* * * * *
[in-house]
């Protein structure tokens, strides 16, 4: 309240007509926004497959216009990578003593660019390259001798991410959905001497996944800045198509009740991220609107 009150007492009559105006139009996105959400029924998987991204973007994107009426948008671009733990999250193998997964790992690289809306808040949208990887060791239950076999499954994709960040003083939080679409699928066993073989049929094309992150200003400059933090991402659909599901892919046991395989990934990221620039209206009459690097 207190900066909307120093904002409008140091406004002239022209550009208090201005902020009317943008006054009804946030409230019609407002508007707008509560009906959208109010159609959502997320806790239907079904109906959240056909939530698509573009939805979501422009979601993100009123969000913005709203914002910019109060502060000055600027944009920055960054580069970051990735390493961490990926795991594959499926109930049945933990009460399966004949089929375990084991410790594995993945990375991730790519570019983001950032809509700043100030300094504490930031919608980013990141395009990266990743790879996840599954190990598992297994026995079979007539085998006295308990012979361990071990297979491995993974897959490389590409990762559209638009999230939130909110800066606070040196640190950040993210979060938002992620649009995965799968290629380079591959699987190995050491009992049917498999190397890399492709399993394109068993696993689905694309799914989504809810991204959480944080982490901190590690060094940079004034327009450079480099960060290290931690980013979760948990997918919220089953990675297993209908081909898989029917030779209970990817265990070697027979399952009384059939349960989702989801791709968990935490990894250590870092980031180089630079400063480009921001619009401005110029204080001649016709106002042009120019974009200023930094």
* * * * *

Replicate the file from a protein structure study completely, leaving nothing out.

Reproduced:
[in-house]
């Protein structure tokens, strides 16, 4: 309240007509926004497959216009990578003593660019390259001798991410959905001497996944800045198509009740991220609107 009150007492009559105006139009996105959400029924998987991204973007994107009426948008671009733990999250193998997964790992690289809306808040949208990887060791239950076999499954994709960040003083939080679409699928066993073989049929094309992150200003400059933090991402659909599901892919046991395989990934990221620039209206009459690097 207190900066909307120093904002409008140091406004002239022209550009208090201005902020009317943008006054009804946030409230019609407002508007707008509560009906959208109010159609959502997320806790239907079904109906959240056909939530698509573009939805979501422009979601993100009123969000913005709203914002910019109060502060000055600027944009920055960054580069970051990735390493961490990926795991594959499926109930049945933990009460399966004949089929375990084991410790594995993945990375991730790519570019983001950032809509700043100030300094504490930031919608980013990141395009990266990743790879996840599954190990598992297994026995079979007539085998006295308990012979361990071990297979491995993974897959490389590409990762559209638009999230939130909110800066606070040196640190950040993210979060938002992620649009995965799968290629380079591959699987190995050491009992049917498999190397890399492709399993394109068993696993689905694309799914989504809810991204959480944080982490901190590690060094940079004034327009450079480099960060290290931690980013979760948990997918919220089953990675297993209908081909898989029917030779209970990817265990070697027979399952009384059939349960989702989801791709968990935490990894250590870092980031180089630079400063480009921001619009401005110029204080001649016709106002042009120019974009200023930094």